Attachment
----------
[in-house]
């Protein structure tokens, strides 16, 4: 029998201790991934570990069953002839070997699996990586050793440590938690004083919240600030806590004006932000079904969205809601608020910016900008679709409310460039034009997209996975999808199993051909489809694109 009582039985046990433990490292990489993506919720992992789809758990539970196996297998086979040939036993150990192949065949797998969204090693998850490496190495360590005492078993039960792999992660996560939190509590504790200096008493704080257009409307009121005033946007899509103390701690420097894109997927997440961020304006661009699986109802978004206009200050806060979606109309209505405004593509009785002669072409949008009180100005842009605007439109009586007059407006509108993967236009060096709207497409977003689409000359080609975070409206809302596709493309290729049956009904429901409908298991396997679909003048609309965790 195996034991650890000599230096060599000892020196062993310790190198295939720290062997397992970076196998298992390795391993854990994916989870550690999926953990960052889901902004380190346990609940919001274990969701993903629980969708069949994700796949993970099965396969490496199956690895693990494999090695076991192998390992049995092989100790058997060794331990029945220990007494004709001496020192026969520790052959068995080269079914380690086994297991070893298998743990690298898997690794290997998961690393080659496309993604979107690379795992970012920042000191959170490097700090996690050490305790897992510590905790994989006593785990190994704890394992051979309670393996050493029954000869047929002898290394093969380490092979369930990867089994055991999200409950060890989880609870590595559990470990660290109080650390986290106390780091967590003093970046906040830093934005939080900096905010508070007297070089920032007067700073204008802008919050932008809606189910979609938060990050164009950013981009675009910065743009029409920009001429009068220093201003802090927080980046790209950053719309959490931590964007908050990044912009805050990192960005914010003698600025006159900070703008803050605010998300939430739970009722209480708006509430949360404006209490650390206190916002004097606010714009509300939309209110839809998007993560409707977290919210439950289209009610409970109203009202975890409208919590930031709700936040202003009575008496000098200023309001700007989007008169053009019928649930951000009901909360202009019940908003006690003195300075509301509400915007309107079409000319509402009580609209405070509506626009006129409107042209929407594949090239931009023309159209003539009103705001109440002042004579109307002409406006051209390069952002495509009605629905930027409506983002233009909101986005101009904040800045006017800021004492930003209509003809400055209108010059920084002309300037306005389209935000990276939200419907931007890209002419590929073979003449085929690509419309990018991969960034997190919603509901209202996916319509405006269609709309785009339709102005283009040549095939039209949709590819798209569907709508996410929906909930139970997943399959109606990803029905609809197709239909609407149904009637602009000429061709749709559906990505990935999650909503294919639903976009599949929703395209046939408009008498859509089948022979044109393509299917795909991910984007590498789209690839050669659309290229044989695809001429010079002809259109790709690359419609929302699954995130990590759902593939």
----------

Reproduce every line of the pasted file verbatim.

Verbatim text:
[in-house]
């Protein structure tokens, strides 16, 4: 029998201790991934570990069953002839070997699996990586050793440590938690004083919240600030806590004006932000079904969205809601608020910016900008679709409310460039034009997209996975999808199993051909489809694109 009582039985046990433990490292990489993506919720992992789809758990539970196996297998086979040939036993150990192949065949797998969204090693998850490496190495360590005492078993039960792999992660996560939190509590504790200096008493704080257009409307009121005033946007899509103390701690420097894109997927997440961020304006661009699986109802978004206009200050806060979606109309209505405004593509009785002669072409949008009180100005842009605007439109009586007059407006509108993967236009060096709207497409977003689409000359080609975070409206809302596709493309290729049956009904429901409908298991396997679909003048609309965790 195996034991650890000599230096060599000892020196062993310790190198295939720290062997397992970076196998298992390795391993854990994916989870550690999926953990960052889901902004380190346990609940919001274990969701993903629980969708069949994700796949993970099965396969490496199956690895693990494999090695076991192998390992049995092989100790058997060794331990029945220990007494004709001496020192026969520790052959068995080269079914380690086994297991070893298998743990690298898997690794290997998961690393080659496309993604979107690379795992970012920042000191959170490097700090996690050490305790897992510590905790994989006593785990190994704890394992051979309670393996050493029954000869047929002898290394093969380490092979369930990867089994055991999200409950060890989880609870590595559990470990660290109080650390986290106390780091967590003093970046906040830093934005939080900096905010508070007297070089920032007067700073204008802008919050932008809606189910979609938060990050164009950013981009675009910065743009029409920009001429009068220093201003802090927080980046790209950053719309959490931590964007908050990044912009805050990192960005914010003698600025006159900070703008803050605010998300939430739970009722209480708006509430949360404006209490650390206190916002004097606010714009509300939309209110839809998007993560409707977290919210439950289209009610409970109203009202975890409208919590930031709700936040202003009575008496000098200023309001700007989007008169053009019928649930951000009901909360202009019940908003006690003195300075509301509400915007309107079409000319509402009580609209405070509506626009006129409107042209929407594949090239931009023309159209003539009103705001109440002042004579109307002409406006051209390069952002495509009605629905930027409506983002233009909101986005101009904040800045006017800021004492930003209509003809400055209108010059920084002309300037306005389209935000990276939200419907931007890209002419590929073979003449085929690509419309990018991969960034997190919603509901209202996916319509405006269609709309785009339709102005283009040549095939039209949709590819798209569907709508996410929906909930139970997943399959109606990803029905609809197709239909609407149904009637602009000429061709749709559906990505990935999650909503294919639903976009599949929703395209046939408009008498859509089948022979044109393509299917795909991910984007590498789209690839050669659309290229044989695809001429010079002809259109790709690359419609929302699954995130990590759902593939």